Three regulars raised their glasses for a final toast to an institution that helped transform downtown New Haven’s upscale food scene—before the scene even existed.
The toast took place Tuesday evening at Ibiza restaurant.
Doug Smith, Richard Formica, and Sanjay Kapoor (pictured), three Yale physicians, were the first customers seated at the High Street restaurant on Tuesday evening, Ibiza’s last night of operation
The doctors came as soon as they heard the news. Ibiza owner Sonia Blanco had sent out an email Tuesday afternoon announcing the restaurant’s abrupt closure and word spread fast among New Haven’s foodies.
Ibiza closed due to personal family problems and a dispute between the landlord and restaurant owners Sonia and Ignacio Blanco.
Ibiza, which serves upscale Spanish cuisine, was consistently listed among New Haven’s top restaurants. When it opened in 1996 as Pika Tapas, the restaurant was a pioneer of fancy food at a time when New Haven was known for its “apizza” but not for gourmet small-plate delicacies.
Shortly after the restaurant opened for its dinner service at 5 p.m. Tuesday, fans of the restaurant started coming in to say goodbye, to have a last drink or meal, and to ask why.
Sonia Blanco, who owned the restaurant with ex-husband Ignacio Blanco, said “the landlord wanted more money and we couldn’t really afford that.”
“He sent an eviction notice,” she said.
“They weren’t being evicted,” said John Wareck, the landlord. He said he didn’t raise the rent. “There was a settlement after many months of them trying to meet their expenses. We were doing everything we could to accommodate them.”
Wareck said the restaurant was a great tenant for many years, since it opened in April 1996, after the building was converted from a garage.
“This is a great restaurant,” Wareck said. “We’re just incredibly sad about it.”
Blanco said Ibiza’s 22 workers found out on Tuesday that it would be their last day at the restaurant. She said she had learned only the day before that it was time to close up shop.
“The customers have been incredibly nice, and we appreciate their coming back all these years,” Blanco said.
“It’s a little bit sad because of the people who have been following you for years,” said Ibiza head chef Manuel Romero (pictured), in a lull before the Tuesday dinner rush.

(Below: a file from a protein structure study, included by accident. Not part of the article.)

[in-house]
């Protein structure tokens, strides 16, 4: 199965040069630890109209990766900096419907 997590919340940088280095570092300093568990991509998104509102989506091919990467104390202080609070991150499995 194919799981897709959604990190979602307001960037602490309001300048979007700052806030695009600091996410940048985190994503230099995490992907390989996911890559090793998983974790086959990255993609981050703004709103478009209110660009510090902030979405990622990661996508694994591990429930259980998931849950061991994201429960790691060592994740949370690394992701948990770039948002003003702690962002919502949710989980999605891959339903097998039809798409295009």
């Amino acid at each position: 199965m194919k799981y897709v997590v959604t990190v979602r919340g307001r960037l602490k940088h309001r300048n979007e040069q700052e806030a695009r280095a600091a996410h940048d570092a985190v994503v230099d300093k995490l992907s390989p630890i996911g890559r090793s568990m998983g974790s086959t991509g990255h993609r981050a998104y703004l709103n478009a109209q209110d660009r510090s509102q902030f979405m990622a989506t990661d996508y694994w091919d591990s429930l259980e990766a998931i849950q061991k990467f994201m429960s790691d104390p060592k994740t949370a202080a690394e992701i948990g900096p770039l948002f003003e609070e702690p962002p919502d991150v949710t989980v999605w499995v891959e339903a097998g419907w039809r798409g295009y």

Ibiza was having its regular “paella night” Tuesday, with three versions of the Spanish rice dish on offer, including a squid-ink variety.
Romero has been at Ibiza for over 12 years. He ended up in New Haven after the Sept. 11 attacks shut down a restaurant the owners had in Manhattan.
The chef said he doesn’t know what he’ll do next, beyond taking some time off. “I’m just going to take a break, relax a little bit, and then see.”
At the bar, attorney Elia Alexiades (pictured) was sipping a glass of La Gitana Manzanilla sherry. “It’s the only place I drink sherry,” he said.
Alexiades came over right after court after he got the email announcing the restaurant’s closure. Alexiades said he remembers the impact that Pika Tapas, Ibiza’s former incarnation, had when it opened as a Spanish cuisine small-plate restaurant. “When they opened Pika Tapas, nobody was doing it.”
“There were hams hanging here,” Alexiades said, smiling and pointing above the bar.
“The best meals I’ve ever had have been here,” he said. He recalled that New York Times food writer Marc Bittman gave Ibiza a glowing review. “He called it the best Spanish restaurant in America.”
“I have not eaten at a better Spanish restaurant in the United States,” Bittman said in a 2002 review.
“We’re in mourning,” declared Formica, one of the three Yale doctors, all self-described “regulars,” at the bar. They were drinking a 2011 Clio red wine.